I thought I'd check out Katay's Ecclesiastes sermons, but they don't seem to be on your sermon page.

Craig said...

Byron, I applaud your delay in assigning points and believe that the issuing of these baubles only diminishes the likelihood of thoughtful and provocative discussion of your worthwhile posts. I can only encourage you to dispense with them altogether – keep the pictures/photos though, as they are wonderful.

As for Eccles and the starting point for theology, it seems to me that traditional Christian approaches and particularly those with the greatest exposure in Sydney, have excessively emphasized revelation over reason as a starting point for theology. In my experience, one of the key reasons why Eccles arouses people’s interest is precisely because it is an exercise in theological/philosophical reflection. There is a freedom of thought in the book which is frankly refreshing to people and I think taps into to a desire to engage in this kind of activity – that is the opportunity to articulate (& share with each other) the experience of life and see what this suggests in terms of life’s value and meaning. This activity is vastly different from the kind where people constantly try and conform their experience to a rigid and pre-fabricated system of theological thought which has little tolerance for people’s lived experience.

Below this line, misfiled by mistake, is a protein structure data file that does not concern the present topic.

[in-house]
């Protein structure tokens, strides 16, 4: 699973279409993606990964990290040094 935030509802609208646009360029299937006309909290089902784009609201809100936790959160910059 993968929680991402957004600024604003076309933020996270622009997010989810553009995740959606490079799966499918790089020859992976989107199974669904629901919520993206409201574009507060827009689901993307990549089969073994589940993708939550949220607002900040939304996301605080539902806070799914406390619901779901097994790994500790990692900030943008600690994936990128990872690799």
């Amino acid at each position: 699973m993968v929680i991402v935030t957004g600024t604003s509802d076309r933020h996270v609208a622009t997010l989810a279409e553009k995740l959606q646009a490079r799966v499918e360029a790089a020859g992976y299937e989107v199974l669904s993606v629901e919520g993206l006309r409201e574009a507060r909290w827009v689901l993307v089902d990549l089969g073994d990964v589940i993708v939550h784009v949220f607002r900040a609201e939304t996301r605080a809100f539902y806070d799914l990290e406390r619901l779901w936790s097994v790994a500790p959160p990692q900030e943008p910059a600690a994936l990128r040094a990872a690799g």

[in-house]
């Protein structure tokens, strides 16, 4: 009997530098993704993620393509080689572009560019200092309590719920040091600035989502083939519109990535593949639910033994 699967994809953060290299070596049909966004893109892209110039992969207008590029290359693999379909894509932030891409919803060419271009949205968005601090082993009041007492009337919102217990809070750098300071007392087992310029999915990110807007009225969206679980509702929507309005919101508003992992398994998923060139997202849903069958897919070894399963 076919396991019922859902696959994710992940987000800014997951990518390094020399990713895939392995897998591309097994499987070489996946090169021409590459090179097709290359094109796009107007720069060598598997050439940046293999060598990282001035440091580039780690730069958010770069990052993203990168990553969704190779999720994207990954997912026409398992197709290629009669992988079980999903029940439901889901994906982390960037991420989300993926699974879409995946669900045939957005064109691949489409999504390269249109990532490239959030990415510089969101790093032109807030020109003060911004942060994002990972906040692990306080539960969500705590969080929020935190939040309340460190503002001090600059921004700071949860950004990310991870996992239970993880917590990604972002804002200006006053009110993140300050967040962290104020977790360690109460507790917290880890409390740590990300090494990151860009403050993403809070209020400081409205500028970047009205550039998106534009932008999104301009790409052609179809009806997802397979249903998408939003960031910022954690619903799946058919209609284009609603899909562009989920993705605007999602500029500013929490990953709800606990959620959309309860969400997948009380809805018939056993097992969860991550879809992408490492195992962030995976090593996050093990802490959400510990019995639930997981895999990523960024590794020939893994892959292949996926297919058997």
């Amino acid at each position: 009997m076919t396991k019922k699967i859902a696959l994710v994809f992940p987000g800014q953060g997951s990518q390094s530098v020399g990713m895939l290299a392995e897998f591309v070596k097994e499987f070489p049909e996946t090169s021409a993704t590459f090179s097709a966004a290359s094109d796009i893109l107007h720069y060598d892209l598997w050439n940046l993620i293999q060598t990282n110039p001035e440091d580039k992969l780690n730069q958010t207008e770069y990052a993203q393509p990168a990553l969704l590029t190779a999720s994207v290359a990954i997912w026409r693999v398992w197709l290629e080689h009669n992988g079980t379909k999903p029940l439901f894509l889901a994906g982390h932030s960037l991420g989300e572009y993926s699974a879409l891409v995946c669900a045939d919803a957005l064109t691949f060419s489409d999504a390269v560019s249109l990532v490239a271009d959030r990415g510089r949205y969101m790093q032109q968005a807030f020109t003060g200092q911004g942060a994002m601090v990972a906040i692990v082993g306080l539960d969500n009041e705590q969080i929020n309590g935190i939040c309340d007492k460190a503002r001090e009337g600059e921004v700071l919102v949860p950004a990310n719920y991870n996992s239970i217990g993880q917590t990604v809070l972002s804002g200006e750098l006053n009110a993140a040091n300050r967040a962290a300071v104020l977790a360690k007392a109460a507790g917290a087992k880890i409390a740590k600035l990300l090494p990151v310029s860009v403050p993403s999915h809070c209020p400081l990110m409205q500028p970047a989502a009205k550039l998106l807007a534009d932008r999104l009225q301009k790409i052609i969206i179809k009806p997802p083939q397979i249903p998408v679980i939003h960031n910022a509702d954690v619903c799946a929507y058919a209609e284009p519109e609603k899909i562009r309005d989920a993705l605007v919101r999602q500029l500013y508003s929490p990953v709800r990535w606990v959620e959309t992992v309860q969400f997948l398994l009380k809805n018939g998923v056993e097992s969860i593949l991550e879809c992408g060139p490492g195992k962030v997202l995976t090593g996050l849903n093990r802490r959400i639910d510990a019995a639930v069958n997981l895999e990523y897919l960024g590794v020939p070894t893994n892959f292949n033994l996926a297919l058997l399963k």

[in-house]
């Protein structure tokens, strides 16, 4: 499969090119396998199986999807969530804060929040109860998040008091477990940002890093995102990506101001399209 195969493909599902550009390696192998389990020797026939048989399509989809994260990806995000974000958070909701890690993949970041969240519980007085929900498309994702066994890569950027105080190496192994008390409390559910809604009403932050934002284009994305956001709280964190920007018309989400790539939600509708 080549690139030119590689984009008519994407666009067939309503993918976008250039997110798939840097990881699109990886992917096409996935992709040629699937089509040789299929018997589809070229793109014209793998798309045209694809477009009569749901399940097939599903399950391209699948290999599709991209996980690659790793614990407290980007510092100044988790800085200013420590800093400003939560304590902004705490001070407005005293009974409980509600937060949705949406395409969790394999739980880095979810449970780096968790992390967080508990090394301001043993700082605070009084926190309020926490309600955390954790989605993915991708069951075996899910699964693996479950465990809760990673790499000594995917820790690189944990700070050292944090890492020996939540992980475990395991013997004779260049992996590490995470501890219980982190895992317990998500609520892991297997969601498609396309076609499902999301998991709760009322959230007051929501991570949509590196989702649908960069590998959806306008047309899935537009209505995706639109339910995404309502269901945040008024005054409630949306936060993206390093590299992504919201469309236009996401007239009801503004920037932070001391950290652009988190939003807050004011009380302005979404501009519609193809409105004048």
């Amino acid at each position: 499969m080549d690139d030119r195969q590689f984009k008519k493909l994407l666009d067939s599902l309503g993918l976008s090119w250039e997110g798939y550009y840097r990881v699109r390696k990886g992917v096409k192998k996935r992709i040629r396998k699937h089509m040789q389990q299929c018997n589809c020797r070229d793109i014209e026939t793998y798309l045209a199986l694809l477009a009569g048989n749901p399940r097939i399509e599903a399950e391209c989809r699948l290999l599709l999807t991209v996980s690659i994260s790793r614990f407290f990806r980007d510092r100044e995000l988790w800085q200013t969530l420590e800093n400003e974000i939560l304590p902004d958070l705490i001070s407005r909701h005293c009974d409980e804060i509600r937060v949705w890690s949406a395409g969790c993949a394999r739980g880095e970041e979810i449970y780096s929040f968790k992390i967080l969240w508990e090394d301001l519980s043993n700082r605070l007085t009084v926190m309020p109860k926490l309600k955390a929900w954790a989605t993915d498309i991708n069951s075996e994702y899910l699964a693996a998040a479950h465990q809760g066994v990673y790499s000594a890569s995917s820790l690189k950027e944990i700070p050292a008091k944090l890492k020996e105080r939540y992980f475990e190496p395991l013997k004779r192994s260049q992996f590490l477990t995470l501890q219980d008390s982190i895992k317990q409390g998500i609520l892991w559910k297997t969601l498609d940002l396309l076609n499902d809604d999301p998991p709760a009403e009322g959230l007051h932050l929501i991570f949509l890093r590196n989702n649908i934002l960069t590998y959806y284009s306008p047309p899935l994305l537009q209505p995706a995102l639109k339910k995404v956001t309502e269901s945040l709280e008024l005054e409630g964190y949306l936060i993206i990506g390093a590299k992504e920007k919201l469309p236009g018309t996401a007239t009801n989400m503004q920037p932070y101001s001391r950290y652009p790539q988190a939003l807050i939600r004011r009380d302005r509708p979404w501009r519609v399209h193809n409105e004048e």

byron smith said...

Craig - I too am frustrated by the revelation vs reason dichotomy as it is often expressed. I agree that theology needs to deal with our experience and any attempt at pre-emptive systematising will prove empty and frustrating. This is an important point and one I've tried to blog about before, but which probably deserves more attention.

Yet I have two qualifications: (a) our experiences are not simply prior to our beliefs and comportment/way of life; the latter necessarily shape the former by being their condition of possibility. That is, experience is only possible within a way of being/thinking/living. Lived experience will and should shape belief, but lived belief will also shape experience. (b) A key part of my lived experience (which I try not to pre-emptively dismiss) is meeting God in Christ. There are many ways in to this event, many starting points for reflecting upon it and attempting to articulate its coherence, surprise and beauty, and no need for a rigid system that stifles or limits further experience out of fear of the unknown. I find myself free as I focus attention on this centre.